How Insoluble Fiber Helps Prevents Colon Cancer and Other Bowel Problems
James Meschino DC, MS, ROHP
Insoluble fiber is a type of fiber found in certain complex carbohydrate foods and some common supplements, used as bulking agents. Insoluble fiber is not digested in the intestinal tract or absorbed into the bloodstream from the intestinal tract. However, it plays an important role in maintaining health via its effects within the intestinal tract, especially in regards to the prevention of colon cancer, diverticulosis and constipation problems. As such, knowing how to get enough insoluble fiber each day is considered to be an essential ingredient in the prevention of colon cancer – the second leading cause of cancer death in North America
Unfortunately, in today’s world of highly refined foods, most people do not ingest the 30-45 gm of fiber per day that is associated with the prevention of heart disease, diabetes, obesity, colon cancer and other ailments. In fact, the average intake of fiber is estimated to be only 12-15 gm per day. Thus, understanding the health benefits of fiber (and in this case, insoluble fiber), and knowing how to get more of it into one’s diet, is a proactive strategy that will likely prolong years of functional, disease-free living. In truth, there are two types of dietary fiber; insoluble fiber and soluble fiber. Soluble fiber is most helpful in reducing high cholesterol levels. This article deals with merits of insoluble fiber, especially in regard to helping reduce risk of colon cancer.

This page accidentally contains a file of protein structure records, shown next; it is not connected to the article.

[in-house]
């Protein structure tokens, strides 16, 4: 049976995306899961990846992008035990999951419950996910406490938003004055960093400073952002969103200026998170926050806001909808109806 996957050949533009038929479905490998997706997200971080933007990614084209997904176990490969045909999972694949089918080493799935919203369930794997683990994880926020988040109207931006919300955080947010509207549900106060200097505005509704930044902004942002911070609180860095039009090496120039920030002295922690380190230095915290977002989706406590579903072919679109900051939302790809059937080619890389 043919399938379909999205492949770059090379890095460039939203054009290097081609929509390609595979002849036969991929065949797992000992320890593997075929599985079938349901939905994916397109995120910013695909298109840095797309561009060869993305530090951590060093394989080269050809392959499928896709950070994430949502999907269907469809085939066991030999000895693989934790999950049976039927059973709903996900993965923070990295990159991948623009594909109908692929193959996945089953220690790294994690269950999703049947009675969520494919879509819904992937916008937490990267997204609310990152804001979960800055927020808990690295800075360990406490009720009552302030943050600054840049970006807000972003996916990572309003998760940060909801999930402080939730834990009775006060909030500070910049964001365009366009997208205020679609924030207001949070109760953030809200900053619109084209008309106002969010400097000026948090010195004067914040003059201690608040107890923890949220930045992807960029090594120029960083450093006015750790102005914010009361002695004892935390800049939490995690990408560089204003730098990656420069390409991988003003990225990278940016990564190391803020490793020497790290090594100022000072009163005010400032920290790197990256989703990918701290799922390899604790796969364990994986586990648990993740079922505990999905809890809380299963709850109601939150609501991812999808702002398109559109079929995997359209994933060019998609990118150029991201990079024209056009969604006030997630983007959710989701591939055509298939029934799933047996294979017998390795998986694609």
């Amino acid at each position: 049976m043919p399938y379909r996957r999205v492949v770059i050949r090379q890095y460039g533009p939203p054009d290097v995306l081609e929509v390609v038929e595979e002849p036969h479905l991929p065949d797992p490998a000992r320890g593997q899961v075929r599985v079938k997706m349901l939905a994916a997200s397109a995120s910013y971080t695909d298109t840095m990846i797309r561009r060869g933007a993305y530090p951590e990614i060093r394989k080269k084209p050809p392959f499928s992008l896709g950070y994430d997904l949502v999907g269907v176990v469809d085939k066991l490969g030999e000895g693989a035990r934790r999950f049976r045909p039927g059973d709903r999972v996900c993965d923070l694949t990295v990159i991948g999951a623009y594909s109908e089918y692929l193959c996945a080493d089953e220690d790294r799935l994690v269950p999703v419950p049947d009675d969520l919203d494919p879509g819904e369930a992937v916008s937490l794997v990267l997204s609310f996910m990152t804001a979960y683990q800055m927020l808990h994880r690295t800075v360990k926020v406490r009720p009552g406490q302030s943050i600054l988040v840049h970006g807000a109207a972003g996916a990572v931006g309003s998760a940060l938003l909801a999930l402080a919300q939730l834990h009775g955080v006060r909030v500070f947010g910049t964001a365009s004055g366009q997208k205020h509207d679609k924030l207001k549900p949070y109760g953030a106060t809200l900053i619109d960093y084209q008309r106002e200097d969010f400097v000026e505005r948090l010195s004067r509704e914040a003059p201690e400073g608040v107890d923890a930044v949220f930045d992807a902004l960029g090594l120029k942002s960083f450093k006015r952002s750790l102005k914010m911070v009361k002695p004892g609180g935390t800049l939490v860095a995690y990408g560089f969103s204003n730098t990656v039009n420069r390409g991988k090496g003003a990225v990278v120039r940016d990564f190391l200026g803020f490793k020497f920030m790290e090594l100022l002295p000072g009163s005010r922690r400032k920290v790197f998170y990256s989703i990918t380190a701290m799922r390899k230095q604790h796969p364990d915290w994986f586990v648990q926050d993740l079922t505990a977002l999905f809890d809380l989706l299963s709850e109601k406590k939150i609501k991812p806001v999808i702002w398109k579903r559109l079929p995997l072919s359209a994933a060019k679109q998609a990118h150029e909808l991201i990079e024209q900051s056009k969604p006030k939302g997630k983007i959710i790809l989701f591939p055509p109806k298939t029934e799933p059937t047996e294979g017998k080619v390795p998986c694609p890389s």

Colon Cancer And Insoluble Fiber
It has been known for some time that protein foods containing nitrates and nitrites, such as bacon, pepperoni, salami, hot dogs, most packaged meats, and most cold cuts, encourage the development of cancer in the colon and rectum. When the protein in these processed meats reacts with the nitrate and nitrite preservatives during digestion, carcinogenic nitrosamines are formed. These nitrosamine chemicals are only one type of cancer-causing agent against which the body must defend itself daily.
When you eat fat, your liver and gallbladder secrete bile acids into the intestine. Bile acids that are not absorbed back into the body remain in the intestinal tract. These can be converted into cancer-causing agents by the bacteria that line the large intestine. In this way, a diet that is high in fat also contributes to the development of colon cancer. In fact, colon cancer is much more prevalent in countries that consume high levels of animal fat (with the exception of fish, as omega-3 fats have been shown to have a preventive effect).
The ingestion of alcohol also increases the risk of colon cancer, as do charred foods, and smoked foods. Consuming more than two alcoholic drinks per day, on average, is associated with doubling the risk of colon cancer in several large prospective studies.